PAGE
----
Making smart budget choices: Biden plan is rooted in common sense

President Joe Biden delivers the State of the Union address during a joint meeting of Congress in the House chamber at the U.S. Capitol on Thursday, March 7, 2024, in Washington, D.C. Biden is joined by Vice President Kamala Harris and Speaker of the House Mike Johnson (R-LA). (Chip Somodevilla/Getty Images/TNS)

With a $7.3 trillion budget plan for fiscal year 2025, President Joe Biden laid out priorities that include a heavy emphasis on anti-poverty and quality of life while taking aim at Donald Trump’s efforts to roll back taxes on the rich.

Coming after a forceful State of the Union address in which the longtime senator and vice president took a step back from his tendency towards reflexive bipartisanship to bash the radicalism of the Trump-captured GOP, it’s refreshing to see a continued embrace of expansive social policy, backed by a commitment to progressive taxation.


That the GOP-controlled House — putatively led by Speaker Mike Johnson, who Trump keeps on a short leash — will certainly kill any chance of bringing this vision to fruition should be no impediment to putting it front and center.

Let the Republicans return to their districts and explain to their constituents why they stand united in opposition to ameliorating the skyrocketing cost of child care and instituting the paid family leave mandates that all but a handful of countries worldwide have — both significant drivers of people who want to have kids delaying the decision or changing their minds altogether.

Force them to explain what’s so bad about tax breaks for would-be homebuyers struggling with housing costs, and why reversing the sweetheart deals billion-dollar corporations and the wealthiest Americans got from Trump’s 2017 tax cuts is such an objectionable principle that it trumps having these things.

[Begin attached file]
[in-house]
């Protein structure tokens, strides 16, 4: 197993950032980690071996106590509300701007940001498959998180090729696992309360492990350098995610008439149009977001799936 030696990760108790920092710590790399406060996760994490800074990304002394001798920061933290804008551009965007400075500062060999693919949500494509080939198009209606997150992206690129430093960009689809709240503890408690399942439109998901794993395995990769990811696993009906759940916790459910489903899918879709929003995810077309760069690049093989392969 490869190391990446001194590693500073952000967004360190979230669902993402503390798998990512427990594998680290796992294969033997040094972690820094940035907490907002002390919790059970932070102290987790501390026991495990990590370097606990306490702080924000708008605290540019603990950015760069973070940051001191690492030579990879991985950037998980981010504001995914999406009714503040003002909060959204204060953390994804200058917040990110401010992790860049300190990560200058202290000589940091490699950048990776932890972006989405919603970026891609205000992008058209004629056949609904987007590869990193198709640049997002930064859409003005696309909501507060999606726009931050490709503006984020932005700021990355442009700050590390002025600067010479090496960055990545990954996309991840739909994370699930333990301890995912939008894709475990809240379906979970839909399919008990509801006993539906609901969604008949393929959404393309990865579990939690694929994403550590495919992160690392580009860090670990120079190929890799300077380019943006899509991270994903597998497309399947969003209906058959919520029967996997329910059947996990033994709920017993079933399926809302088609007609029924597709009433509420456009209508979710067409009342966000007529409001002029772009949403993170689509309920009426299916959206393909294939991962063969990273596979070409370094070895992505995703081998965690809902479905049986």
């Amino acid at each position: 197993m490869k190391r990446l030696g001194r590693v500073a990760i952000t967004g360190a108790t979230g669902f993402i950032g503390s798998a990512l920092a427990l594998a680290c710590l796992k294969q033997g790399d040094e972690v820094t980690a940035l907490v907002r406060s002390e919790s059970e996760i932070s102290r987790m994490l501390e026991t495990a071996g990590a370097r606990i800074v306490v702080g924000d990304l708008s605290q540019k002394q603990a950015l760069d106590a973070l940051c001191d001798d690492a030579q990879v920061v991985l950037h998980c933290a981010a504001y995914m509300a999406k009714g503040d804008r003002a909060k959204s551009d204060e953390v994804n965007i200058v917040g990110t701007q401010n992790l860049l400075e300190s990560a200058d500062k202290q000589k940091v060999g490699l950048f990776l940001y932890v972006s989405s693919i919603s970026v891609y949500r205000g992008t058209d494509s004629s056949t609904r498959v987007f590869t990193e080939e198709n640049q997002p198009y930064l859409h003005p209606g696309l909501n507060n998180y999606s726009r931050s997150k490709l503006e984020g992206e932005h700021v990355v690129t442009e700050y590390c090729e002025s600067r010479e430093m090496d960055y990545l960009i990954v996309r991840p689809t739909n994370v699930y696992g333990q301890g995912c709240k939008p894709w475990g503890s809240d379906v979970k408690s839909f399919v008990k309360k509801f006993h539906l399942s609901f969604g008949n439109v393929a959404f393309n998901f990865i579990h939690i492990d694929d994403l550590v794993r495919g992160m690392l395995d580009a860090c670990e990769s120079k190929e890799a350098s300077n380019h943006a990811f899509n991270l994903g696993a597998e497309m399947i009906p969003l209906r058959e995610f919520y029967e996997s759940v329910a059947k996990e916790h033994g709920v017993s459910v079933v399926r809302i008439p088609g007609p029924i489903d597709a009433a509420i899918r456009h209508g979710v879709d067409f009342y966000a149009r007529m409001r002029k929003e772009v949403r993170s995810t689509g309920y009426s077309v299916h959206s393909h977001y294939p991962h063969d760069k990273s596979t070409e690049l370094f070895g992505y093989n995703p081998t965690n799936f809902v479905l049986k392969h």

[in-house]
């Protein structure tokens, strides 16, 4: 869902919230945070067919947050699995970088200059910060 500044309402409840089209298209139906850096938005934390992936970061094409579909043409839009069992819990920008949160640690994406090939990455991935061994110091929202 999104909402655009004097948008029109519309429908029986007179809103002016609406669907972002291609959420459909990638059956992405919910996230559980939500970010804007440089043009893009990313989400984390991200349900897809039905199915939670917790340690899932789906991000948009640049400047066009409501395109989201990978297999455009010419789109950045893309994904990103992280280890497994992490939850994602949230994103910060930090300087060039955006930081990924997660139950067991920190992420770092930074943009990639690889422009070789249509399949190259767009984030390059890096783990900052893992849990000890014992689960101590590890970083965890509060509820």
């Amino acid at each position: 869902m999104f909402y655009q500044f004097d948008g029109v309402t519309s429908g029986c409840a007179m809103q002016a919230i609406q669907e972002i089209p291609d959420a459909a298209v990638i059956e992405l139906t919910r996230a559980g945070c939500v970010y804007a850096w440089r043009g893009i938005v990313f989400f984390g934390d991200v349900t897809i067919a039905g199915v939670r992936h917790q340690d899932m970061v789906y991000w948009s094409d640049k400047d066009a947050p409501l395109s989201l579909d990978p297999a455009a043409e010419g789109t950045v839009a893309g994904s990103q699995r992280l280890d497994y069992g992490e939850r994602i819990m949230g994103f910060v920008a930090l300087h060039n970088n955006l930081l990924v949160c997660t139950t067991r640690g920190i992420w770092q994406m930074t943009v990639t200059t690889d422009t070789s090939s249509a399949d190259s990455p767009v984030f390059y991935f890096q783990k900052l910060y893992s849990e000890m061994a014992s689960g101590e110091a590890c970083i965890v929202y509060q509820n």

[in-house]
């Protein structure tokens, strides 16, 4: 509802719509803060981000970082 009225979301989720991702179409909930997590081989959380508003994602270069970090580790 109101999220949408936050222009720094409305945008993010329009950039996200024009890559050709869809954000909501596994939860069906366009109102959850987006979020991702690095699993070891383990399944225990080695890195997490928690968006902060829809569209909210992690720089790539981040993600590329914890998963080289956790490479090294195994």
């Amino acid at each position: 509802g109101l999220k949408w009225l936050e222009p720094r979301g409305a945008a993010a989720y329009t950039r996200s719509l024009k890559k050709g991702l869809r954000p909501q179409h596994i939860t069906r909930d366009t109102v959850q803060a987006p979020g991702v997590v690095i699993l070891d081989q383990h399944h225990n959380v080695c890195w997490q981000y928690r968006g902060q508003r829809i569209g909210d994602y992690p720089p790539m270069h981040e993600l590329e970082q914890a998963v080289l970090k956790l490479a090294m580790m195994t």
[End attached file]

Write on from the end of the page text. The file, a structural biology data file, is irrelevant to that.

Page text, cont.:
Already, Biden’s emphasis on an expanded enforcement capacity for the IRS has yielded significant results. It only makes sense that, with this increased ability to go after tax cheats, we can more forcefully ask the wealthy to pay their fair share so that all Americans can benefit from increases in productivity.

Inevitably, this approach will be framed in some corners as irresponsible spending, and certainly any policy of this magnitude must be studied and tweaked and optimized for greatest return. But there’s been little more irresponsible than the massive cuts on the biggest companies and wealthiest individuals, which have allowed the richest 1% of U.S. earners to soar past the entirety of the middle class in recent years and ballooned the federal deficit that Republicans otherwise pretend to care about.

Biden’s efforts, meanwhile, could well reduce the deficit substantially.

More importantly, it could set the middle class on solid footing at a moment where low unemployment and wage gains — the result of sound economic stewardship over the last couple of years — have been to some extent offset by the expiration of pandemic-era safety net expansions.

We know that programs like expanded child tax credits work because we were forced to conduct an impromptu experiment during the COVID years. The vision of a permanent adaptation of parts of this system is electorally potent and just plain good policy.

It should come in tandem with efforts to address some underlying practical problems like a dearth of affordable housing and available child care options. Financial solutions alone can’t and won’t be enough to address every issue facing low-income and middle-class people.

Budgets are political documents, and these initiatives to make substantial improvements in the lives of ordinary Americans at the cost of very modest reductions in the wealth of the fantastically wealthy are worthwhile.